Spring Semester 2020
The Black Death and Medieval Medicine
February 7, 2020, 9am-2:30pm
Anthony di Battista, Lecturer, Department of History, Rutgers University
The Black Death was the most devastating pandemic to strike medieval Europe, ultimately killing at least one third of the population. Without a modern scientific explanation, the population reacted to the crisis in ways that often seem unfamiliar, and in fact, irrational, to the modern reader. This seminar will examine the Black Death within the context of an understanding of medieval medicine and the medical profession. We will examine contemporary accounts of the plague, medieval cures, and the artistic, theological, literary and economic responses to the devastation. In addition, the seminar will also examine another disease, leprosy, and its unique place within the medieval consciousness.
Communism in Eastern Europe: Myths and Realities
February 21, 2020, 9am-2:30pm
Melissa Feinberg, Professor of History, Rutgers University
For those looking at it from the outside, Eastern Europe has often seemed a mysterious place, backward, savage, and unknowable, hidden behind the veil of what Czech novelist Milan Kundera called its “strange and scarcely accessible languages.” This sense of Eastern Europe’s strangeness was at its height during the Cold War, when the region was isolated from the West by militarized borders and travel restrictions. This workshop will examine the world behind the Iron Curtain. While some might imagine it only as a totalitarian hellscape, the reality was much more complicated. The socialist states of Eastern Europe were dictatorships, but they were also societies in which people built meaningful lives. Instead of concentrating on whether state socialism was “good” or “bad,” we will try to understand it as a world with its own values, routines, and modes of being. Why, even thirty years after its fall, is Communism’s legacy still felt around the region?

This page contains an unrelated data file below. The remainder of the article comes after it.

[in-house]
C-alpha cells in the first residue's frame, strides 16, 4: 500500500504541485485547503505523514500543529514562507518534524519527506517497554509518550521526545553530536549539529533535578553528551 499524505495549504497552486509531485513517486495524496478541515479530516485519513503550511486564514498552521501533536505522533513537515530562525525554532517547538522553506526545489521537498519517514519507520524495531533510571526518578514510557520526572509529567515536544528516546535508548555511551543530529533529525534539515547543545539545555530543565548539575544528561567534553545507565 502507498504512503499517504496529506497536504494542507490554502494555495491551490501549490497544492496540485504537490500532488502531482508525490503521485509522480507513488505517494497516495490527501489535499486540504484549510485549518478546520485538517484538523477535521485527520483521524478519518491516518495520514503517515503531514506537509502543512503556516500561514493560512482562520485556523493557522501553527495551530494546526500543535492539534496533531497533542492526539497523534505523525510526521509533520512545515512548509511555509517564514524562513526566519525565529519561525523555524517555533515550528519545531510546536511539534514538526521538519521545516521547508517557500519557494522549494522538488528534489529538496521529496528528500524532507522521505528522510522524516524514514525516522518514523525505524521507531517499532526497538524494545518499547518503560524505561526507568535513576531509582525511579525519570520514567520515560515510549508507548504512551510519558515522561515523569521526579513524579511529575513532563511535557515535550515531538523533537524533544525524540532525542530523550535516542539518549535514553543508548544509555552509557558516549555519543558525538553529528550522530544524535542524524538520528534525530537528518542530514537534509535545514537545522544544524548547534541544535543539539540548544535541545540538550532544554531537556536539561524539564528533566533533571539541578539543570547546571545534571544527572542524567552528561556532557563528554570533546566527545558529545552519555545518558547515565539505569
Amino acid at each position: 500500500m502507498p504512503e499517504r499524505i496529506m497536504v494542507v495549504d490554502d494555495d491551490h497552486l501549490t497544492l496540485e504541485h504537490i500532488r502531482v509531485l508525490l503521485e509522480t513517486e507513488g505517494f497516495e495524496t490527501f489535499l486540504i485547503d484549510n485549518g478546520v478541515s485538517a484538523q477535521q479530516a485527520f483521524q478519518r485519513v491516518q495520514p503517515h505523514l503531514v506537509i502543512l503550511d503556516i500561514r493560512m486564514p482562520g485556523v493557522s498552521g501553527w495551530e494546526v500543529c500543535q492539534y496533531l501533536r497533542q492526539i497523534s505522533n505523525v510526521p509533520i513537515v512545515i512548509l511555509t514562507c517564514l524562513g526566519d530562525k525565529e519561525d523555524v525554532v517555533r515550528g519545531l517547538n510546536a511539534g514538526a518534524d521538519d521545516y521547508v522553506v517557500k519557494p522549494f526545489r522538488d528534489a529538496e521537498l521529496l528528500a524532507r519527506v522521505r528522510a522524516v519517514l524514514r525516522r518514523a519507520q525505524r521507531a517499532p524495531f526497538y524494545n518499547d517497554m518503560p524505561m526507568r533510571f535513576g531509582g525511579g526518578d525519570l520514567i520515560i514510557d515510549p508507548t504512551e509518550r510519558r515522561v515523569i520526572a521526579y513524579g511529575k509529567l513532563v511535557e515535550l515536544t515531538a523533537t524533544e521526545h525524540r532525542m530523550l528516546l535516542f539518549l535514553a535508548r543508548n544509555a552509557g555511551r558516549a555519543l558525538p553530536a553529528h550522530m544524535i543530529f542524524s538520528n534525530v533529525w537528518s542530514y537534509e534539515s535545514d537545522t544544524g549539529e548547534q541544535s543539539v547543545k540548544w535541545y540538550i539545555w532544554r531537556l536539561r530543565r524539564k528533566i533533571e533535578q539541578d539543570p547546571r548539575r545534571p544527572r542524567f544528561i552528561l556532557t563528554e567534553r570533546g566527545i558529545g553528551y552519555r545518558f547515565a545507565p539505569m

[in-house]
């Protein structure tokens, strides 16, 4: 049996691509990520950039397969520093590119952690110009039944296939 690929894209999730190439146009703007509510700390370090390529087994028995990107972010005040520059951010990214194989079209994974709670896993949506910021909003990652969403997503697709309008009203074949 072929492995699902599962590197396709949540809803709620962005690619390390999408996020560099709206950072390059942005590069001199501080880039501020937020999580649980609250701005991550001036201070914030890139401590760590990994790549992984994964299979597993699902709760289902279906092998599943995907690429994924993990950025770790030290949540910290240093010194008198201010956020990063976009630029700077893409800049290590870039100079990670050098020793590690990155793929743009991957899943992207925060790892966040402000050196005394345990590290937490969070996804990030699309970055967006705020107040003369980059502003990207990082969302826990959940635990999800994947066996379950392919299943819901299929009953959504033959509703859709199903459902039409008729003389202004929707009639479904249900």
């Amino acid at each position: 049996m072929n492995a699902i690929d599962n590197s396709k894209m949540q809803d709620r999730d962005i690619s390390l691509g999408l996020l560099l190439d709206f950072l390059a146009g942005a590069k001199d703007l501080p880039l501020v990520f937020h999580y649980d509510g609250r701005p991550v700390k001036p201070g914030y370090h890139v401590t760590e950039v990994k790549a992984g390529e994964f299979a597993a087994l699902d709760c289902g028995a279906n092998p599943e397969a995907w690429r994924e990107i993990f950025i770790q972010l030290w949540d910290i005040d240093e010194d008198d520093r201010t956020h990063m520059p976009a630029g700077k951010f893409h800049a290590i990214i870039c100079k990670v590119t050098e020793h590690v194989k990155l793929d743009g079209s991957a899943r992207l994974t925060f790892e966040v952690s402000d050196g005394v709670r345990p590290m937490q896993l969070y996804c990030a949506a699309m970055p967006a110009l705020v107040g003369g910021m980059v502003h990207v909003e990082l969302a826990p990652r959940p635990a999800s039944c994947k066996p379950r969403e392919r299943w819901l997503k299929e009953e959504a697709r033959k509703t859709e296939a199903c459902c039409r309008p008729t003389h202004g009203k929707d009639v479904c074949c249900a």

Baseball History as American History
March 13, 2020, 9am-2:30pm
Norman Markowitz, Associate Professor, Department of History, Rutgers University
This seminar will examine America’s “national pastime” as a microcosm of a changing American society and culture. Through the study of baseball in U.S. History, the seminar will examine player individualism in conflict with team effort, and player solidarity in conflict with owners’ control. Historic segregation and ethnic discrimination will be examined as they conflicted with the egalitarian and democratic ideals celebrated in the early years of the game. The development of baseball from its first inceptions as an amateur “gentleman’s game” in the pre-Civil War era to its present role as a multi-billion dollar transactional business will be the primary focus of the day.
Republic of Spin: Teaching the History of the White House Message Machine
March 27, 2020, 9am-2:30pm
David Greenberg, Professor of Journalism & Media Studies and History, Rutgers University